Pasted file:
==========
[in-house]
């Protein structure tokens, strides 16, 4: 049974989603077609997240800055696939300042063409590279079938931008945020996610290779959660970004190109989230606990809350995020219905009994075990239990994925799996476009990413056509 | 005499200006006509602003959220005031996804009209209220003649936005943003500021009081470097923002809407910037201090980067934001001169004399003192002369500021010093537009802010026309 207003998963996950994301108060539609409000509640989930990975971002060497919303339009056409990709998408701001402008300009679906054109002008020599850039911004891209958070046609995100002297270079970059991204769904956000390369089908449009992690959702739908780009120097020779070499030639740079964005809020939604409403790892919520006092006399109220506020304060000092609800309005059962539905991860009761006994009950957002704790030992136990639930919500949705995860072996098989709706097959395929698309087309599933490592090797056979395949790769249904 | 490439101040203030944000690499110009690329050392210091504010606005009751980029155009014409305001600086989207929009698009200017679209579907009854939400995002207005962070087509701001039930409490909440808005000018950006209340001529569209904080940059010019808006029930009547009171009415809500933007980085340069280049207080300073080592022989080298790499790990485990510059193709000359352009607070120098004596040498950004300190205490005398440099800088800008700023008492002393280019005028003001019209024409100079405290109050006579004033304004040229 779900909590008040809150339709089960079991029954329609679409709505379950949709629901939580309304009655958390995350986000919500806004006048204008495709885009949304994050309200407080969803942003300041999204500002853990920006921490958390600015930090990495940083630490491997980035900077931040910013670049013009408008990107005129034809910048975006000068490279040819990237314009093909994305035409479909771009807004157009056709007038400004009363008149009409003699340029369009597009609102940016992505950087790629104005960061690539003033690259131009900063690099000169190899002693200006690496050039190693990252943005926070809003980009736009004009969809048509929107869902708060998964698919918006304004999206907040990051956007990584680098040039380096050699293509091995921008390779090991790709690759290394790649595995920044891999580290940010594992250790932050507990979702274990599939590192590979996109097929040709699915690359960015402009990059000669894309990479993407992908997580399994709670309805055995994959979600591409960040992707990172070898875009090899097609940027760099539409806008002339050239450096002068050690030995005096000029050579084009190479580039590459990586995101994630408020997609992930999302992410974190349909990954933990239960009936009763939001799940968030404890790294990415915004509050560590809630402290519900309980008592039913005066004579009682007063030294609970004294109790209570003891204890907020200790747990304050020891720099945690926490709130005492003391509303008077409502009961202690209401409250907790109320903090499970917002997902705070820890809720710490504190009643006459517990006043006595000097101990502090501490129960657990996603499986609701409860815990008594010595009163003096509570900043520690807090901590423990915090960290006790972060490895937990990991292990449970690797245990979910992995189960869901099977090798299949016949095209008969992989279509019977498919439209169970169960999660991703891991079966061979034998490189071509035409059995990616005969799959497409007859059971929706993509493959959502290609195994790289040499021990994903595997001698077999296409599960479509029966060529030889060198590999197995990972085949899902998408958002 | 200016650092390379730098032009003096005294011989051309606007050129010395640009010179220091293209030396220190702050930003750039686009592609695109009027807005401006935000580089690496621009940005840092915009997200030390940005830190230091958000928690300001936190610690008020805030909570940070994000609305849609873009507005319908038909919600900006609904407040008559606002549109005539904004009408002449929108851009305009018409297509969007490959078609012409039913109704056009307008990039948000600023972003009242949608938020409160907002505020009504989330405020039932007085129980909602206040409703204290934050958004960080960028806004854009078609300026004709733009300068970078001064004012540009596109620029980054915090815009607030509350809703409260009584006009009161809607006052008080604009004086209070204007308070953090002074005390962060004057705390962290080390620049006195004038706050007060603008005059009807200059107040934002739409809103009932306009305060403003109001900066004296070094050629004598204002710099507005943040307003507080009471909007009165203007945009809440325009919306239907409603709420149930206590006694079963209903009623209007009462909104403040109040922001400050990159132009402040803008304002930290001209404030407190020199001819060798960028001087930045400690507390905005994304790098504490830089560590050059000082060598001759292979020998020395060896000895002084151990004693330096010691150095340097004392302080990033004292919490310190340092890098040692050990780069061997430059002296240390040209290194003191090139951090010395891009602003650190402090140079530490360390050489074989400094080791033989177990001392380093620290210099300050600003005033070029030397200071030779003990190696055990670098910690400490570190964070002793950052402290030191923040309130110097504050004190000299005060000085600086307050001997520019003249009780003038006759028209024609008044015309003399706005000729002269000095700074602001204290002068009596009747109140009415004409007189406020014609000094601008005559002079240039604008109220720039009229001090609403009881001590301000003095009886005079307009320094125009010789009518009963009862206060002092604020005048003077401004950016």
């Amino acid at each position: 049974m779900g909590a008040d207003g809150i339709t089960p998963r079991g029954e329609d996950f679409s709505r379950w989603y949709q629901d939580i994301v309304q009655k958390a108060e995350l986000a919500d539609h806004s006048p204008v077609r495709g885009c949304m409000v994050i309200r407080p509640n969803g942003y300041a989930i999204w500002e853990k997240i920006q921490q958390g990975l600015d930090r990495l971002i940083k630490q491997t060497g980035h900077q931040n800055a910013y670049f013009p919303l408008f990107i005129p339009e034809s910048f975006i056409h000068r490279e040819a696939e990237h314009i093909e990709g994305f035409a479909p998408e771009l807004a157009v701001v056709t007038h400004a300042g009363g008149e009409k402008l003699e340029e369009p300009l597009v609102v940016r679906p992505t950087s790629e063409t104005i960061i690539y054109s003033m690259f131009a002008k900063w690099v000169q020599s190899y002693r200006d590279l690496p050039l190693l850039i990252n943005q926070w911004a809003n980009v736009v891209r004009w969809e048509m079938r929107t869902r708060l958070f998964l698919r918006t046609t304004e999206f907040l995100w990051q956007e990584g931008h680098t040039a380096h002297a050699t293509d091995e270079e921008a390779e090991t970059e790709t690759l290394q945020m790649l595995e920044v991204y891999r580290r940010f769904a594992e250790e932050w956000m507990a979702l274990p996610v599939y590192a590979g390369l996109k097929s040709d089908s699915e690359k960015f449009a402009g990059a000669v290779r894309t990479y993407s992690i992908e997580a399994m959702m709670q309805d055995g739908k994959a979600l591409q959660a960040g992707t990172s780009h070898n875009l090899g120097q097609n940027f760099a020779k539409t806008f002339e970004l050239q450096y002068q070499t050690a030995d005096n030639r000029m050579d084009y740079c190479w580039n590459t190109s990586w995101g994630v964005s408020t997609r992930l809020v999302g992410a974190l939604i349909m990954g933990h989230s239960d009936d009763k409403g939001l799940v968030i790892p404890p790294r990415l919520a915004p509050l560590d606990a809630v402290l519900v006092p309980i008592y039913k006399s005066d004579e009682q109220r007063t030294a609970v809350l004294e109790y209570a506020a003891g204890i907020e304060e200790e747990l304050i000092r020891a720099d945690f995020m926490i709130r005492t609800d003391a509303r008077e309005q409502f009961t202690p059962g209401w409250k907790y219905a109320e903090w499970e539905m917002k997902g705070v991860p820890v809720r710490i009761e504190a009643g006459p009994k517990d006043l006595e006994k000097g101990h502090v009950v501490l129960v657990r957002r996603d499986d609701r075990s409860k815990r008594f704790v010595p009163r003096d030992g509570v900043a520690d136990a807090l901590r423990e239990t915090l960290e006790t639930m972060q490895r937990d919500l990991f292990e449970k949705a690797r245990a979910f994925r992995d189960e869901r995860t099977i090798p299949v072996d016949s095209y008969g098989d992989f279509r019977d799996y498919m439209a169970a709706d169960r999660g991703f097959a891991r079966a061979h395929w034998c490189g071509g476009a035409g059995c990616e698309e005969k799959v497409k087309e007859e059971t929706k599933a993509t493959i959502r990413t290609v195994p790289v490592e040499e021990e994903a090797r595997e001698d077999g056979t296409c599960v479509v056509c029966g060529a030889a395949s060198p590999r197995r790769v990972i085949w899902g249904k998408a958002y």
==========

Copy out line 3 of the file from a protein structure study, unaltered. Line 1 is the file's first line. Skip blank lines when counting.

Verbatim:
């Amino acid at each position: 049974m779900g909590a008040d207003g809150i339709t089960p998963r079991g029954e329609d996950f679409s709505r379950w989603y949709q629901d939580i994301v309304q009655k958390a108060e995350l986000a919500d539609h806004s006048p204008v077609r495709g885009c949304m409000v994050i309200r407080p509640n969803g942003y300041a989930i999204w500002e853990k997240i920006q921490q958390g990975l600015d930090r990495l971002i940083k630490q491997t060497g980035h900077q931040n800055a910013y670049f013009p919303l408008f990107i005129p339009e034809s910048f975006i056409h000068r490279e040819a696939e990237h314009i093909e990709g994305f035409a479909p998408e771009l807004a157009v701001v056709t007038h400004a300042g009363g008149e009409k402008l003699e340029e369009p300009l597009v609102v940016r679906p992505t950087s790629e063409t104005i960061i690539y054109s003033m690259f131009a002008k900063w690099v000169q020599s190899y002693r200006d590279l690496p050039l190693l850039i990252n943005q926070w911004a809003n980009v736009v891209r004009w969809e048509m079938r929107t869902r708060l958070f998964l698919r918006t046609t304004e999206f907040l995100w990051q956007e990584g931008h680098t040039a380096h002297a050699t293509d091995e270079e921008a390779e090991t970059e790709t690759l290394q945020m790649l595995e920044v991204y891999r580290r940010f769904a594992e250790e932050w956000m507990a979702l274990p996610v599939y590192a590979g390369l996109k097929s040709d089908s699915e690359k960015f449009a402009g990059a000669v290779r894309t990479y993407s992690i992908e997580a399994m959702m709670q309805d055995g739908k994959a979600l591409q959660a960040g992707t990172s780009h070898n875009l090899g120097q097609n940027f760099a020779k539409t806008f002339e970004l050239q450096y002068q070499t050690a030995d005096n030639r000029m050579d084009y740079c190479w580039n590459t190109s990586w995101g994630v964005s408020t997609r992930l809020v999302g992410a974190l939604i349909m990954g933990h989230s239960d009936d009763k409403g939001l799940v968030i790892p404890p790294r990415l919520a915004p509050l560590d606990a809630v402290l519900v006092p309980i008592y039913k006399s005066d004579e009682q109220r007063t030294a609970v809350l004294e109790y209570a506020a003891g204890i907020e304060e200790e747990l304050i000092r020891a720099d945690f995020m926490i709130r005492t609800d003391a509303r008077e309005q409502f009961t202690p059962g209401w409250k907790y219905a109320e903090w499970e539905m917002k997902g705070v991860p820890v809720r710490i009761e504190a009643g006459p009994k517990d006043l006595e006994k000097g101990h502090v009950v501490l129960v657990r957002r996603d499986d609701r075990s409860k815990r008594f704790v010595p009163r003096d030992g509570v900043a520690d136990a807090l901590r423990e239990t915090l960290e006790t639930m972060q490895r937990d919500l990991f292990e449970k949705a690797r245990a979910f994925r992995d189960e869901r995860t099977i090798p299949v072996d016949s095209y008969g098989d992989f279509r019977d799996y498919m439209a169970a709706d169960r999660g991703f097959a891991r079966a061979h395929w034998c490189g071509g476009a035409g059995c990616e698309e005969k799959v497409k087309e007859e059971t929706k599933a993509t493959i959502r990413t290609v195994p790289v490592e040499e021990e994903a090797r595997e001698d077999g056979t296409c599960v479509v056509c029966g060529a030889a395949s060198p590999r197995r790769v990972i085949w899902g249904k998408a958002y």